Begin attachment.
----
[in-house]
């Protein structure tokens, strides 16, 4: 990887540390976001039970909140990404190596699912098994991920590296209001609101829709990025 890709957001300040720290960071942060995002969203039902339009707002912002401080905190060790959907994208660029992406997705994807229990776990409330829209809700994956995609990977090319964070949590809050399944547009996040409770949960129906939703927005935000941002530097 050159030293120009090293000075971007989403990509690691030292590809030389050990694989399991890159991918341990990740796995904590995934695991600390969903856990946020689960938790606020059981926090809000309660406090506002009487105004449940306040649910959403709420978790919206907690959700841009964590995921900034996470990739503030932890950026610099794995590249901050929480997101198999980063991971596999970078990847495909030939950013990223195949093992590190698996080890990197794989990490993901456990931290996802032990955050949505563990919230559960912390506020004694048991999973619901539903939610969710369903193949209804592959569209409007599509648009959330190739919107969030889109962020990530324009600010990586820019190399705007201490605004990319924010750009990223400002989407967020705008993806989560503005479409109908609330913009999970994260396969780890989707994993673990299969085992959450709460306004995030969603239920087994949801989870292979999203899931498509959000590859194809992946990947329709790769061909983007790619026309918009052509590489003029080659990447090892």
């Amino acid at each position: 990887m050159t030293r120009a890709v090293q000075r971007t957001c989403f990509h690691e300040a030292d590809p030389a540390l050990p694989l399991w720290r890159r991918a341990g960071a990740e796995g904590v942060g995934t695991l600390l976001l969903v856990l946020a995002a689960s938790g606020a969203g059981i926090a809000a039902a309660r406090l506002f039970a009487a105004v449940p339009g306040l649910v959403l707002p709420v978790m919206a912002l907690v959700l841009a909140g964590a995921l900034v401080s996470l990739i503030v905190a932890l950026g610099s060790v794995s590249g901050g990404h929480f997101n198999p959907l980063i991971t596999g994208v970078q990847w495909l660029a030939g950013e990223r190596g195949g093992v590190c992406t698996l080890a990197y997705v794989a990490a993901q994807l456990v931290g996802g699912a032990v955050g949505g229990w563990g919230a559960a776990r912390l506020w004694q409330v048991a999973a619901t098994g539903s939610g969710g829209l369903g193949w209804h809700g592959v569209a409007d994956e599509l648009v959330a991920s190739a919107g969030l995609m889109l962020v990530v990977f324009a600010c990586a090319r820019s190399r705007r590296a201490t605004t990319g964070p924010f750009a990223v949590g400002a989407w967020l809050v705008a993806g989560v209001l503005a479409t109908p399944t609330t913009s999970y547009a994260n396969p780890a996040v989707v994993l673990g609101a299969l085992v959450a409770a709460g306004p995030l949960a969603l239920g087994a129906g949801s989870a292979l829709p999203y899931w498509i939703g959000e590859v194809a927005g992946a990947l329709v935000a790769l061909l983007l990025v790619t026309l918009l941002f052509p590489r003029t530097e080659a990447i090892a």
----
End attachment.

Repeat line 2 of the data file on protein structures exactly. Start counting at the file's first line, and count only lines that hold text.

């Protein structure tokens, strides 16, 4: 990887540390976001039970909140990404190596699912098994991920590296209001609101829709990025 890709957001300040720290960071942060995002969203039902339009707002912002401080905190060790959907994208660029992406997705994807229990776990409330829209809700994956995609990977090319964070949590809050399944547009996040409770949960129906939703927005935000941002530097 050159030293120009090293000075971007989403990509690691030292590809030389050990694989399991890159991918341990990740796995904590995934695991600390969903856990946020689960938790606020059981926090809000309660406090506002009487105004449940306040649910959403709420978790919206907690959700841009964590995921900034996470990739503030932890950026610099794995590249901050929480997101198999980063991971596999970078990847495909030939950013990223195949093992590190698996080890990197794989990490993901456990931290996802032990955050949505563990919230559960912390506020004694048991999973619901539903939610969710369903193949209804592959569209409007599509648009959330190739919107969030889109962020990530324009600010990586820019190399705007201490605004990319924010750009990223400002989407967020705008993806989560503005479409109908609330913009999970994260396969780890989707994993673990299969085992959450709460306004995030969603239920087994949801989870292979999203899931498509959000590859194809992946990947329709790769061909983007790619026309918009052509590489003029080659990447090892």